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# stats study guide.docx

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Department
Statistics
Course
STATS 120A
Professor
James Hull
Semester
Fall

Description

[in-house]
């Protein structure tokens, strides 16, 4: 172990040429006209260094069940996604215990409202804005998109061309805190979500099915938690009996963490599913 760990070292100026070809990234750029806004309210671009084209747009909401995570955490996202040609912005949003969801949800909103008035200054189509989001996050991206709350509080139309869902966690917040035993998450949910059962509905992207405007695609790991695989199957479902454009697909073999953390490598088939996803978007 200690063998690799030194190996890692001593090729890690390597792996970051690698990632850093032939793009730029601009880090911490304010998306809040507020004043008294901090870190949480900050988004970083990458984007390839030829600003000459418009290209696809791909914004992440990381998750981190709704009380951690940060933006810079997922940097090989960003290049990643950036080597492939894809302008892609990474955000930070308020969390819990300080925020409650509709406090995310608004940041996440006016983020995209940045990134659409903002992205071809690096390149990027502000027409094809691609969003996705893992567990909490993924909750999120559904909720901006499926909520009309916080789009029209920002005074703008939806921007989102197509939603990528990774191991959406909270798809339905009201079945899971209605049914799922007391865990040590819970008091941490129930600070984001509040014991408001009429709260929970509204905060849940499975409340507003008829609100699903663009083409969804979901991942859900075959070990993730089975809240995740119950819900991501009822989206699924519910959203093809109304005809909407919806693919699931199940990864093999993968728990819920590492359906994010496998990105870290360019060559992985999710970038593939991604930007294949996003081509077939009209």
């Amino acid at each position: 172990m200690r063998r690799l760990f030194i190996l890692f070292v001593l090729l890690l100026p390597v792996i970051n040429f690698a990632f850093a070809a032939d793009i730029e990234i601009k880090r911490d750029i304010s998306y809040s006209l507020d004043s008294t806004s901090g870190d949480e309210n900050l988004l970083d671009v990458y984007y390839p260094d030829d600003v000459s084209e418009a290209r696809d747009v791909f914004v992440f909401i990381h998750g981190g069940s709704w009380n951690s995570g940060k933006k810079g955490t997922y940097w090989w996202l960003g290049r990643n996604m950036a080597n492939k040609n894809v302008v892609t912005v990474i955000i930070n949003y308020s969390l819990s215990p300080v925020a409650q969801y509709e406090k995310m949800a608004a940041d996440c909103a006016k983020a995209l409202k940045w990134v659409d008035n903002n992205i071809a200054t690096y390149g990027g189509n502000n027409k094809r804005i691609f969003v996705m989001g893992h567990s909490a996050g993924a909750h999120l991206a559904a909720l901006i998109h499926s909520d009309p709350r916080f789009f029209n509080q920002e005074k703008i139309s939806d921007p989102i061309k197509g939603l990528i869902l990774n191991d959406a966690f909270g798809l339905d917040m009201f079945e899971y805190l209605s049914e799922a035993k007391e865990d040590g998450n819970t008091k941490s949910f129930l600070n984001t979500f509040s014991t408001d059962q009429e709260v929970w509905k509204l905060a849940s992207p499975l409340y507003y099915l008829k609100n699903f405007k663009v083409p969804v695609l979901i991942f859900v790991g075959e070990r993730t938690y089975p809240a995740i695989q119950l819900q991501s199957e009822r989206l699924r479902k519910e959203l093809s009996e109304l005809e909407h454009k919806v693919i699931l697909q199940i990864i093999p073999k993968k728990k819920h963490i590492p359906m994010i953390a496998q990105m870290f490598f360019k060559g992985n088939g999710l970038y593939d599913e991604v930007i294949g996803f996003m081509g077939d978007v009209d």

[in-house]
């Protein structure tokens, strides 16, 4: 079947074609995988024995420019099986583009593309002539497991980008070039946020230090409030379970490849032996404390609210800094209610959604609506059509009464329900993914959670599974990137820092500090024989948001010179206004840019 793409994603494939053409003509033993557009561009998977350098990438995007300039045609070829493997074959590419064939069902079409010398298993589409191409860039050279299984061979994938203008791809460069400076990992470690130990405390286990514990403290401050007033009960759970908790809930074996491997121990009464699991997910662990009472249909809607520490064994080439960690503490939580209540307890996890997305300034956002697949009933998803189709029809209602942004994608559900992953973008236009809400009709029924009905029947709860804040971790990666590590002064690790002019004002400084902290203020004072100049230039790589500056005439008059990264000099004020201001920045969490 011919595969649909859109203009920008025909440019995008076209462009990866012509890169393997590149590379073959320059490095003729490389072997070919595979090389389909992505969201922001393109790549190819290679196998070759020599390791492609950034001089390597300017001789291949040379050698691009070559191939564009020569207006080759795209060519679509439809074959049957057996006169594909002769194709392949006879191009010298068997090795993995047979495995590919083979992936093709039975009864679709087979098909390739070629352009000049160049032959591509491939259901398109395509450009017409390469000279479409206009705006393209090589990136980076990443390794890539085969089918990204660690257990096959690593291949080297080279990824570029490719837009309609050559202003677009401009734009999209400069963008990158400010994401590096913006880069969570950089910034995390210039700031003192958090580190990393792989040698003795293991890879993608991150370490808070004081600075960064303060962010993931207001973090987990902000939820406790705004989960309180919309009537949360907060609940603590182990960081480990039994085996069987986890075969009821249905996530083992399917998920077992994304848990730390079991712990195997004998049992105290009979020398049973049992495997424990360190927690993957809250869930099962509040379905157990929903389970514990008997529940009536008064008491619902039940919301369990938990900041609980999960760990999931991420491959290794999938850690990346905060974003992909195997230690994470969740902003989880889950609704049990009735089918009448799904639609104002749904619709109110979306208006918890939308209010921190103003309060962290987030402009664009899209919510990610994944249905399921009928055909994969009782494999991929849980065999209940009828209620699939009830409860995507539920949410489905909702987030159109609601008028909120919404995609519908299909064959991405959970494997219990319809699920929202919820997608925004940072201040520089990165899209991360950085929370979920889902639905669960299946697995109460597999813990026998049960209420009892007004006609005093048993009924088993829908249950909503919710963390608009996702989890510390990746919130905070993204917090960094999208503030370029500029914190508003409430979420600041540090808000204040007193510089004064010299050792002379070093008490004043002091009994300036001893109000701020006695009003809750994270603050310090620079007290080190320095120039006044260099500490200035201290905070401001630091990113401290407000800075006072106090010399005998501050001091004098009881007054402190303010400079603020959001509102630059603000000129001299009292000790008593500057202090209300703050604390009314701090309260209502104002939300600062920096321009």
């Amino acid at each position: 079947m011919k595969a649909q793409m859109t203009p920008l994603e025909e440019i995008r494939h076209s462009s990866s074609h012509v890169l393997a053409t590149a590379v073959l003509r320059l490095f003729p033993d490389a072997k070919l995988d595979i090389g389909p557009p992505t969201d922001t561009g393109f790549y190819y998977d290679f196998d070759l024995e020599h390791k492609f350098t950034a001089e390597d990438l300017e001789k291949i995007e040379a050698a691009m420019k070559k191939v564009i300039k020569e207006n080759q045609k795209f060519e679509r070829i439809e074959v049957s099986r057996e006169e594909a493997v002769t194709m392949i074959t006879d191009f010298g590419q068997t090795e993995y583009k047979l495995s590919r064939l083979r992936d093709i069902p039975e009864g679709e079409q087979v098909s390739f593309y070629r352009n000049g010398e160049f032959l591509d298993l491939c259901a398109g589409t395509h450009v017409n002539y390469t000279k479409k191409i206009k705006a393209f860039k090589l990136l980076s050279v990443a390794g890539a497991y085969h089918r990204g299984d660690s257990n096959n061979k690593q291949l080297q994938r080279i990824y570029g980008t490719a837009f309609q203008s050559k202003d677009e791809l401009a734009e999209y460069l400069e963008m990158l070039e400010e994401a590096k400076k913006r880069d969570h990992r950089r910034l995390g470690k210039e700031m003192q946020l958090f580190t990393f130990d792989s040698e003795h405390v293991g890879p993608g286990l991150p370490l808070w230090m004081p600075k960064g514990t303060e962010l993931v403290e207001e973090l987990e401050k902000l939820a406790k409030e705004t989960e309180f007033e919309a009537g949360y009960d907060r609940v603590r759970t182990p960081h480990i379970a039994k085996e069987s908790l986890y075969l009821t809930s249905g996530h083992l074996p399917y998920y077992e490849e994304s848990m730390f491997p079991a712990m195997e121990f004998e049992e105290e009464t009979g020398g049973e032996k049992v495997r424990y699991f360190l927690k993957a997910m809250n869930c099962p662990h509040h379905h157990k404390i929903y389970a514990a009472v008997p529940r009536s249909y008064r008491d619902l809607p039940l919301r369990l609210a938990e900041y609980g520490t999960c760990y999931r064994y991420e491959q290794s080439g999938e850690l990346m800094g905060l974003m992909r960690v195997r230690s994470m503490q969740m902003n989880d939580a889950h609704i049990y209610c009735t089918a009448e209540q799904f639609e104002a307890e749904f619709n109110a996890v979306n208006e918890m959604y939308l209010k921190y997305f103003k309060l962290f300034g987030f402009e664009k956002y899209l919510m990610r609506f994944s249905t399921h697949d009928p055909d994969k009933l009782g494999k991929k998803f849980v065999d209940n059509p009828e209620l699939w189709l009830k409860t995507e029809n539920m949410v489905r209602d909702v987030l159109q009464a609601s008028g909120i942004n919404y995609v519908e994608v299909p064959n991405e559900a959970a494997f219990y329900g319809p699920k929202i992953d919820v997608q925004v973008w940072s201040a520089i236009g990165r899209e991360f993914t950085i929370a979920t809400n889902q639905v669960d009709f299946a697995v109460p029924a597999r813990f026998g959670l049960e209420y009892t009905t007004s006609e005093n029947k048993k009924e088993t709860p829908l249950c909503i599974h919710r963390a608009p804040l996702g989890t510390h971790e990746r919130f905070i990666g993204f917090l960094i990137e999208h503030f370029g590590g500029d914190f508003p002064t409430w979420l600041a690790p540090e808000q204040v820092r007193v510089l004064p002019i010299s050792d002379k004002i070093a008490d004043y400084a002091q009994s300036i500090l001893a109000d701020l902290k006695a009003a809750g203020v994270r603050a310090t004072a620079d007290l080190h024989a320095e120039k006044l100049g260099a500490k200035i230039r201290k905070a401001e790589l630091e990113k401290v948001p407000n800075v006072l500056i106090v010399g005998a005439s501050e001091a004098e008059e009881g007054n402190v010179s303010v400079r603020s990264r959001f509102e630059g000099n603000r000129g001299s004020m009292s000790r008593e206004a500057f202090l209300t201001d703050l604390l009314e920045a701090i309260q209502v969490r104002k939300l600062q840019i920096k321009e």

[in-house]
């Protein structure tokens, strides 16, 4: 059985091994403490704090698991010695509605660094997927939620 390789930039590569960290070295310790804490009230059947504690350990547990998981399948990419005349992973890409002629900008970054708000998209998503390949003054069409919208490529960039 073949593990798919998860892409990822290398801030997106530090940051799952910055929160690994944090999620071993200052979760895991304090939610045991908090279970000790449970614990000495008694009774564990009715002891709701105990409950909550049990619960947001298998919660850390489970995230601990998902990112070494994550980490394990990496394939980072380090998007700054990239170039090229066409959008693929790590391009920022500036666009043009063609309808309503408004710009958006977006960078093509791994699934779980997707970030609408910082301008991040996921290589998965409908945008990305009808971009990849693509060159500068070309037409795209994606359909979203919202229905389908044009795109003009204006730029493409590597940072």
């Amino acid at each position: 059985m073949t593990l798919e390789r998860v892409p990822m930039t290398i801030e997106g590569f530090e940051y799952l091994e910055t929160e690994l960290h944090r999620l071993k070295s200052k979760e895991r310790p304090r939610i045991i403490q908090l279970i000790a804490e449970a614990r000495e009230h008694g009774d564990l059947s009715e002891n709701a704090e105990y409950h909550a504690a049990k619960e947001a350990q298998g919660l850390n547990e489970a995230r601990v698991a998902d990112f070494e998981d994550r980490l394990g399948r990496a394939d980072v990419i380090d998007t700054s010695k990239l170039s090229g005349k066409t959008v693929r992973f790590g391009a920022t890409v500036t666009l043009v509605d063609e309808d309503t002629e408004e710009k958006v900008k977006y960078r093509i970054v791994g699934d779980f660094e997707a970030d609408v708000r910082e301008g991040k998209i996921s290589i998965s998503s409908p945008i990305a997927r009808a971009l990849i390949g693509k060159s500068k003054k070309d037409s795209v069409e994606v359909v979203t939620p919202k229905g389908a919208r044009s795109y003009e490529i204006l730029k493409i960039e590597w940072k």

Chapter 1 Objectives: Statistical Imagination  • Explain the meaning of the core concepts of statistics, statistical imagination, statistical norms and ideals, and data  This is a fine example of a statistical norm(in the year 2003, about 7 out of every 1,000 infants in the United States died before the age of 1.)as  defined on pages 4 and 5 ­ the average rate of occurrence of a phenomenon. We often express statistical norms as rates, fractions, ratios, or percentages,  as in thexample of the infant mortality rate. A social norm, in contrast is a shared idea of the behavior that is appropriate or inappropriate in a given situation in a given culture. When Ritchey says, "To have the statistical imagination is to understand that most events are predictable," what does he mean by predictable? That even if we can’t predict precisely when an event will occur, in many cases we can predict how often it will occur over time. -the data show” or “the data say” singular form is datum plural is data ­Not political • List the differences between descriptive and inferential statistics  Inferential statistics: The branch of the statistics field that deals with understanding cause and consequence and also with making predictions based on data Descriptive statistics: statistics field that deals with counting and calculating how often a certain type of event occurs A variable is any measurable phenomena that can change or vary over time, across space, or from individual to individual.A constant is, well, constant. It will not vary from study subject to study subject. Constant: person's age in years at the time they earn th e right to vote in the US, person's age in years at the time they were born. Variable: A measurement of a person's age in years at the time they graduate from college. -The phrases "predictor variable" and "independent variable" refer to the same measure of a concept in a statistical model (they are synonymous). -SYMBOL = UNEVALUATED FORMULA = EVALUATED FORMULA = FINAL ANSWER -A statistic includes small errors that derive from sampling and other sources, while a parameter includes no errors by definition. Also Parameters describe all members of a population, Statistics describe only some subset of a population -Principle of INCLUSIVENESS: for a given variable there must be a score or code for every observation made. -Exclusiveness: Every observation can be assigned one and only one score/ answer. • Calculate fractions, proportions, percentages, and rates, and convert between them   Implied denominator of a proportion is 100. Chapter 2 Objectives: Organizing Data  • List and identify the basic levels of measurement and provide examples of eac  Nominal Sex (Male, Female) Subject Responds to Medication (Yes, No) Place of Birth (Chicago, New York, Chapel Hill, etc.) Favorite Color (Red, Orange, Yellow, Green, Blue, etc.) Ordinal (rank)Educational Class Level (Senior, Junior, Sophomore, etc.) Social Class Level (Upper class, middle class, lower class) Order of Finishing (First, Second, Third, Fourth, etc.) Quality of Housing (Excellent, good, standard, poor.. Interval Fahrenheit Temperature (Ranging from -273 degrees to +infinity) IQ (Ranges from 0 to 200) Year (Ranges forward and backward from an arbitrary point in time) Composite Scores or Indexes (Range may vary) Ratio meaningful zero Kelvin Temperature (Ranges from absolute zero to +infinity) Weight and Height (Ranges from 0 to some maximum value) Distance (Ranges from 0 to some maximum value) Dollar Value (Ranges from –infinity to +infinity) Chapter 3 Objectives: Charts and Graphs  • Describe the purpose of graphing data and the basic rules for good graphing  ­Displaying data graphically enables you to see broad trends quickly and easily -Detect errors in data collection, coding, or analysis, Detect outliers and other unusual cases that are not like the rest , Discern the general shape of the frequency distribution of data, Communicate with audiences that are not statistically minded • Describe and identify the basic methods of graphically displaying each class of variable  Pie chart: Nominal ordinal. Can simultaneously display both the raw counts in each category and the percent of all cases in each category. Bar chart: Nominal ordinal. Bivariate (two variables) relationships qualitative*quantitiative Histogram: displaying distributions of Raw data Interval ratio Freq Polygons and Line Graphs/Percen Freq Line Graphs: Interval ratio multiple overlapping dist of raw data & time series. -The only situation in which you are NOT obligated to identify the data source below a graph is if you collected the data yourself  Chapter 4 Objectives: Measuring Central Tendency  • Discuss the concepts of symmetry and skewness as the apply to distributions and averages  MODE: nominal/ ordinal Mean: Interval/ratio Median: Interval/ ratio when a graph is skewed Chapter 5 Objectives: Measuring Dispersion  Sx = standard deviation for the interval/ratio variable X X = the individual observations (variable X)   IQV = K(100^2 - SUM(Percent^2)) / 100^2 (K - 1). With K = 2 and the two percents being 20 and 80, it can be seen that the only correctly matching formula among the answer choices is IQV = 2(10000 - (2000 + 6400))/10000(1) = 0.32. By itself, a measure of just central tendency is not enough to characterize a distribution. Summing the deviation scores (unsquared) will *always* result in 0, sum of 3847,3, or any number other than 0 is wrong Square of any number is positive. (Nominal ordinal) • Describe and demonstrate the use of basic measures of dispersion for different data types  range is the difference between the maximum and minimum score which represents the total possible variation in the sample distribution. which attempts to box in the dispersion from the outside inwards, (Interval ratio) (max-min) score +value of rounding unit. Ex 50.5 add .5 if 50 you add 1 standard deviation describe the way scores are spread across the distribution in relation to center or mean.interval/ratio Variance is the square of the standard deviation. Interval ratio • Solve problems using the mean, standard,  deviation,  normal distribution, and z­scores  ZX= standardized score for a value of X OR, the # of standard deviations raw score (X-score) deviates from mean X = an interval/ratio variable X(bar) = the mean of X     z-score formula or basic knowledge of the normal distribution, we can quickly surmise that the z-score is equal to zero and, lying at the exact same point as the mean and median of the distribution, bisects it into two parts with